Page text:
Negotiated cash fed cattle prices continued $2-$6 lower on a live basis Wednesday at $100-$102/cwt. in the Southern Plains, mostly $102 in Nebraska; $99-$102 in the western Corn Belt on Tuesday. Dressed trade was at $160-$162, which was $5-$10 lower in Nebraska and steady to $10 lower in the western Corn Belt.
Cattle feeders offered 1,220 head in the weekly Fed Cattle Exchange auction; none sold.
Choice steers and heifers sold $2.25-$2.50 lower at the fat auction in Tama, IA. There were 122 Choice 2-4 steers weighing an average of 1,378 lbs., bringing an average of $104.13/cwt.
Slaughter steers and heifers sold $3-$6 lower at Sioux Falls Regional in South Dakota. There were 498 Choice 3-4 steers weighing an average of 1,533 lbs. and bringing an average of $102.76.
Cattle futures mostly tread water Wednesday amid continued light trade.
Live Cattle futures closed an average of 22¢ higher, except for unchanged in Dec.
Except for 32¢ lower in the back two contracts, Feeder Cattle futures closed an average 36¢ higher.
Choice boxed beef cutout value was $9.96 lower Wednesday afternoon at $217.93/cwt. Select was $5.09 lower at $208.08.
Corn futures closed mostly fractionally lower.
Soybean futures closed 3¢ to 4¢ higher.
Major U.S. financial indices lost recent steam Wednesday, with some likely profit taking and continued uncertainty about COVID-19.
The Dow Jones Industrial Average closed 170 points lower. The S&P 500 closed 11 points lower. The NASDAQ closed 14 points higher.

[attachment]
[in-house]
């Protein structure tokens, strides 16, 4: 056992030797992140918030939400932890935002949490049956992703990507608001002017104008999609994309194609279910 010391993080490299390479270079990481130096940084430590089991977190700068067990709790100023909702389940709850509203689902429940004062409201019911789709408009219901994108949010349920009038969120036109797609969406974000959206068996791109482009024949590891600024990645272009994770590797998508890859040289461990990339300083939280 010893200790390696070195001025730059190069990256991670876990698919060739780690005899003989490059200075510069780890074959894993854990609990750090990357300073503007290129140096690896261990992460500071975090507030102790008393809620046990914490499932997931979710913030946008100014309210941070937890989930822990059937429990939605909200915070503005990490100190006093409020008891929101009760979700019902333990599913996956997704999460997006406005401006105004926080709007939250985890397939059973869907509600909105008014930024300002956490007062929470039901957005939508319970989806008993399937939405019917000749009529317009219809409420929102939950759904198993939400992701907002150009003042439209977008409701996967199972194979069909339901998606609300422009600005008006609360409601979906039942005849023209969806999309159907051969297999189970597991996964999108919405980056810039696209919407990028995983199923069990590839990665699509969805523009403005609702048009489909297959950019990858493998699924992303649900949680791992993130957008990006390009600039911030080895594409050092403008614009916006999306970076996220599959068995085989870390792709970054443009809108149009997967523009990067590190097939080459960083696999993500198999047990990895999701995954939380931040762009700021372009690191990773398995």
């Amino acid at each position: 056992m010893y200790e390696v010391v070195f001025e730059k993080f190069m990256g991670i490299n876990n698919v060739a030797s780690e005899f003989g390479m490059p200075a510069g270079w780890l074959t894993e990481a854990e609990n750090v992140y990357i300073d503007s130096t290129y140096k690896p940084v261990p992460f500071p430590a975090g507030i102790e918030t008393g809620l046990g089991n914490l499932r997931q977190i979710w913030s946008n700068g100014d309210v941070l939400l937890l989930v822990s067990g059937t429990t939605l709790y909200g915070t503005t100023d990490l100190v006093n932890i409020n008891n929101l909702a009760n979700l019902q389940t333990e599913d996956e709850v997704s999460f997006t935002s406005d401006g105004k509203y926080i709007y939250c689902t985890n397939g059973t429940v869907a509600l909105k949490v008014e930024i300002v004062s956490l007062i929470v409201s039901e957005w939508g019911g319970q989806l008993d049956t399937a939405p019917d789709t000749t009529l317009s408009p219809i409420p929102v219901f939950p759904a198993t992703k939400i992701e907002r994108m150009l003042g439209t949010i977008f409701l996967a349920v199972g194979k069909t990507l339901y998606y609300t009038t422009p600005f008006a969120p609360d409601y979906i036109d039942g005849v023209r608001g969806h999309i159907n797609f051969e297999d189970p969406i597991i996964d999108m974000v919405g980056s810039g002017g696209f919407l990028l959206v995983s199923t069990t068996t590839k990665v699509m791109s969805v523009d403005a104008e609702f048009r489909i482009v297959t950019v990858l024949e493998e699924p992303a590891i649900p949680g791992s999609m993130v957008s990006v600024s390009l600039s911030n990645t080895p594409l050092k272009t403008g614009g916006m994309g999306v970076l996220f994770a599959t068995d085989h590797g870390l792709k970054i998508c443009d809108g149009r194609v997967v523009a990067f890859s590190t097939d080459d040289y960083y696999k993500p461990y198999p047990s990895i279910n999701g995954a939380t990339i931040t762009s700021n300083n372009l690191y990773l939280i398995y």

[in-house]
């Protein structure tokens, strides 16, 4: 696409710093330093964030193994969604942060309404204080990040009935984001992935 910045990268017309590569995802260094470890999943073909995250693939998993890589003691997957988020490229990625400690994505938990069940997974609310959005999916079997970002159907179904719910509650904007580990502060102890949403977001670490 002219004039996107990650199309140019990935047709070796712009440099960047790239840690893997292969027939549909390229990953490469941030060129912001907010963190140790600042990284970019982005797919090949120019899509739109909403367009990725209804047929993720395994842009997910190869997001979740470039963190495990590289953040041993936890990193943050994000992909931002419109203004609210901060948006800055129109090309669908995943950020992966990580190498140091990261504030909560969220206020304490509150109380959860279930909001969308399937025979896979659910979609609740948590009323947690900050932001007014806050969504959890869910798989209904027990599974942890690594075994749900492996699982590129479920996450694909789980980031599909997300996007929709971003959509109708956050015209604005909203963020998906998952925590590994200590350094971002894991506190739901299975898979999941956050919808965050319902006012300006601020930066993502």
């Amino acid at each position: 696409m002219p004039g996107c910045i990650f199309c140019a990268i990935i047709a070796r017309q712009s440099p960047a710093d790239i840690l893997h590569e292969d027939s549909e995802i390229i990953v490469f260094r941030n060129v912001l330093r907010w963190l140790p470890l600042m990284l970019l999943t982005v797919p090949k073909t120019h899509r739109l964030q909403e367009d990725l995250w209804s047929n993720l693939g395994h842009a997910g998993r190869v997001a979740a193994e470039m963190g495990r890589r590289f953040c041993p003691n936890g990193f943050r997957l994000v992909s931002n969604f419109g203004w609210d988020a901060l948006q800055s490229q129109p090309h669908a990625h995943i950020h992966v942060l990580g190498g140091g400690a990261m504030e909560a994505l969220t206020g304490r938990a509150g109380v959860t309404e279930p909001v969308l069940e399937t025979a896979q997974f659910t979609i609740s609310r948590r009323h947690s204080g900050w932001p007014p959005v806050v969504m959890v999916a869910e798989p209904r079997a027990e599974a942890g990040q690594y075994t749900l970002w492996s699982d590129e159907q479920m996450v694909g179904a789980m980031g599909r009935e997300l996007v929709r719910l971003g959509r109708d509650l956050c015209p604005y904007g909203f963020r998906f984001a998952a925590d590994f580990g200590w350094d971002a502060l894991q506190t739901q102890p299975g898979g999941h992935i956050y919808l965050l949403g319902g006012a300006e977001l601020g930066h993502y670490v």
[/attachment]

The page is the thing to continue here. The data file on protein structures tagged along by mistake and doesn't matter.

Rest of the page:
“With higher anticipated fed cattle slaughter in 2020, feedlot marketings will increase. A faster pace of marketings and higher forecast fed cattle prices than last month will likely improve feedlot demand for feeder cattle,” say analysts with USDA’s Economic Research Service (ERS), in the latest monthly Livestock, Dairy and Poultry Outlook.
Based on recent price data, ERS increased the projected annual feeder steer price (basis Oklahoma City) by almost $7, compared to the previous month, to $131.40/cwt.
The projected second-quarter feeder steer price was raised by $5 to $126. Forecast price for the third quarter increased $9 to $132. The fourth-quarter price projection rose $13 to $131.
“In the second quarter, the capacity of beef packing plants to slaughter fed cattle was reduced by as much as 41%, which prompted lower prices for fed cattle. As beef production declined, wholesale beef prices skyrocketed, which greatly expanded packer margins. However, as packers’ capacity to slaughter began to rebound at the beginning of May, increasing demand for cattle, it likely increased their willingness to pay higher prices for cattle,” say ERS analysts.
The average five-area direct fed steer price in May was $111.53/cwt. on a live basis, which was more than 9% higher than in April, according to ERS. With that in mind, USDA increased its price forecast for fed steers in the second quarter by $3 to $104. Forecast prices for the third and fourth quarters increased by $6 to $105 and $106, respectively.
“Based on USDA, Agricultural Marketing Service estimated weekly slaughter for the week ending June 13, steer and heifer slaughter recovered to 4% below the same week a year ago, and cow and bull slaughter improved to 7% above the same week last year,” say ERS analysts.